The first universities were founded in Europe in the 11th and 12th centuries, and their responsibility of bestowing of degrees onto graduates is thought to have come from the tradition of trade guilds in the medieval era. In those days, a student would need to achieve a prescribed level of competence in their field to join a guild and commence work (which explains the origin of the term “commencement” we use for our modern graduation ceremonies). While, unlike the myriad degree programs available today, these early students were mostly limited to studying law, theology and medicine, their graduation ceremonies may have been remarkably similar to ours.
Perhaps the most widespread and longstanding university tradition worldwide is that of academic regalia, the caps and gowns worn by graduation students and faculty on the big day each spring. Hooded robes were a common form of dress in medieval times, and in many cases they were the official uniform of both students and professors well into the 20th century. In fact, one historic Toronto college still requires ceremonial robes to be worn for special events such as debates and formal dinners.
While dress codes at universities have evolved and relaxed over the years, black robes trimmed in a university’s signature colours, or colours relating to a specific degree program, persist as the de-facto outfit for the convocation ceremony, as does the other essential piece of graduate apparel: the mortarboard hat. The origins of the mortarboard (also known as the Oxford cap) aren’t entirely clear, but it is thought to have evolved from a similar hat called a “biretta” worn by European clergy. Named for its likeness to a mason’s tool for holding mortar, these hats are usually adorned with a tassel, which like the robe itself, can be colour-coded according to each university or degree program. In some places, tradition dictates that graduates’ tassels are first worn on the right, before being flipped to the left side upon receiving their degree. In Canada, some universities require graduates of doctoral programs—both faculty and students—to wear a soft, multi-sided hat called a Tudor bonnet or a tam.
Unlike caps and gowns, which are mandatory at most convocation ceremonies, another piece of regalia favoured by graduates is the optional academic ring. Thought to have originated at the United States military academy West Point in the mid-1800s, class rings are now a widespread tradition for graduates of both high school and university. While more common in the United States, Canada has several notable graduate ring traditions, including the iron ring bestowed to newly minted engineers in a special ceremony, and the X-Ring worn by graduates of a renowned Nova Scotian university.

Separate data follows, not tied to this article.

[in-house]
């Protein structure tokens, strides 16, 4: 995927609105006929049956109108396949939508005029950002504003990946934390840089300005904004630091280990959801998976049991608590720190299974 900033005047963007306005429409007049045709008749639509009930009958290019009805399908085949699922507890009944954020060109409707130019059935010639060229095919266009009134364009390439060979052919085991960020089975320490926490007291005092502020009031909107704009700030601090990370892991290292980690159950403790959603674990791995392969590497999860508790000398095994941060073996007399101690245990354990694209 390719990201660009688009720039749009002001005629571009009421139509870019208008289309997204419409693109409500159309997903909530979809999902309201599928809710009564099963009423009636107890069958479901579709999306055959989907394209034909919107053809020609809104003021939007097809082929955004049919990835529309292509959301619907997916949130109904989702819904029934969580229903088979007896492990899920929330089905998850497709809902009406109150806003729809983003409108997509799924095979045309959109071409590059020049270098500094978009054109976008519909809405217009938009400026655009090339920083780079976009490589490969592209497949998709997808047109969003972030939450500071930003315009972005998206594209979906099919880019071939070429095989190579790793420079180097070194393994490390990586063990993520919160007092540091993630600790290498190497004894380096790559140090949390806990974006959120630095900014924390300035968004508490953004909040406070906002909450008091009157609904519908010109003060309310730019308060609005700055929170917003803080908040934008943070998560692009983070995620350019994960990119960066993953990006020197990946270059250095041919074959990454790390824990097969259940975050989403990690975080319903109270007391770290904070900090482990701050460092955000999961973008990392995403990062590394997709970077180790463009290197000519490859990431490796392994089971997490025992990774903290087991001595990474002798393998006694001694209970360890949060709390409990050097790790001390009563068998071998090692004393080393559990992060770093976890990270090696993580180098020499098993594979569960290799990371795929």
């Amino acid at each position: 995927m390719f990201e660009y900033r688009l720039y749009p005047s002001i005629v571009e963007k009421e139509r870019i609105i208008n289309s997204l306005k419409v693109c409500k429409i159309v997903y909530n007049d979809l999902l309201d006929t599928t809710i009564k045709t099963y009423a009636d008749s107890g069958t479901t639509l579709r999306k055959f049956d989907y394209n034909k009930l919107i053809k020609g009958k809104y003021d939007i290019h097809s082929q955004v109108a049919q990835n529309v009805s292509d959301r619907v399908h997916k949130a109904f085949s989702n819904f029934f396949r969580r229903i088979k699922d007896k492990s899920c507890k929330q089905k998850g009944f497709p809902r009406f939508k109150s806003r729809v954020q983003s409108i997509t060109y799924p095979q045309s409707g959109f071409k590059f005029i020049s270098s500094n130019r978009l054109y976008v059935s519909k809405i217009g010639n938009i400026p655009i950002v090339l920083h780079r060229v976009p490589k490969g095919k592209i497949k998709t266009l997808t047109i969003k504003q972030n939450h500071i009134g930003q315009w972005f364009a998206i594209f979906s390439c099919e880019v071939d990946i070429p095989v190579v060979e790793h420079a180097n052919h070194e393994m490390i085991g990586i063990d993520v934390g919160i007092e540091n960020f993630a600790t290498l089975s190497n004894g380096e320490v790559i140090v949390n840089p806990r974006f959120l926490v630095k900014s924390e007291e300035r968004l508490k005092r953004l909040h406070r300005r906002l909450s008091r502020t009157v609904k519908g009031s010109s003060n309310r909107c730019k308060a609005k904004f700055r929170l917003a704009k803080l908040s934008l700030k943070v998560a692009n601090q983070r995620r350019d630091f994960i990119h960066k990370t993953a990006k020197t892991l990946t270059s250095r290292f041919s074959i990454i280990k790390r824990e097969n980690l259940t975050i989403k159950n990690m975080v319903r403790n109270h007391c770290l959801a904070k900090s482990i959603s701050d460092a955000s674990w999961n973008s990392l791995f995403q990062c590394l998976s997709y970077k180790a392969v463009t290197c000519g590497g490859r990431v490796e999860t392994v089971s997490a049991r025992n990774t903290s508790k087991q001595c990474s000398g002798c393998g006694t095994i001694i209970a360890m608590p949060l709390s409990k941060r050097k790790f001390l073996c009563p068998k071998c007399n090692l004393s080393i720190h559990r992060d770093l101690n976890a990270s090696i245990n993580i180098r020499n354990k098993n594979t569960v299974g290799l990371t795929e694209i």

Among the mainstays of a convocation, commencement or graduation ceremony are speeches, processions and ceremonial music. The most iconic of all of these musical accompaniments, however, has to be the Pomp and Circumstance March No. 1 in D by Sir Edward Elgar (you know it even if you don’t think you do). Written in 1901 and named after a famous speech from Shakespeare’s Othello, this piece of ceremonial music was not originally intended to accompany a graduation procession, but that changed when, in 1905, Elgar was invited to receive an honorary doctorate in music from a prestigious American university. As a tribute to the English composer, the school played Elgar’s march during the ceremony, and the rest is graduation history.
As steeped in tradition as Canadian universities are, many have their own unique traditions to mark the annual graduation festivities. At one Quebec school, for instance, graduates typically treat the dean to a spirited serenade of the school song. In Toronto, meanwhile, a more recent tradition acknowledges the adversity overcome by students of colour with an additional graduation celebration in their honour. At many institutions across the country, indigenous students are offered the option to forsake the European cap and gown and cross the convocation stage in their own traditional ceremonial dress. This is a poignant symbol of what universities can be at their very best: institutions that evolve with the best knowledge of the times, while maintaining vital links to the traditions of the past.
Jeremy Freed is a freelance writer and editor based in Toronto. His writing about fashion, travel, food and design appears in Sharp, Harry and re:Porter magazines, among many others.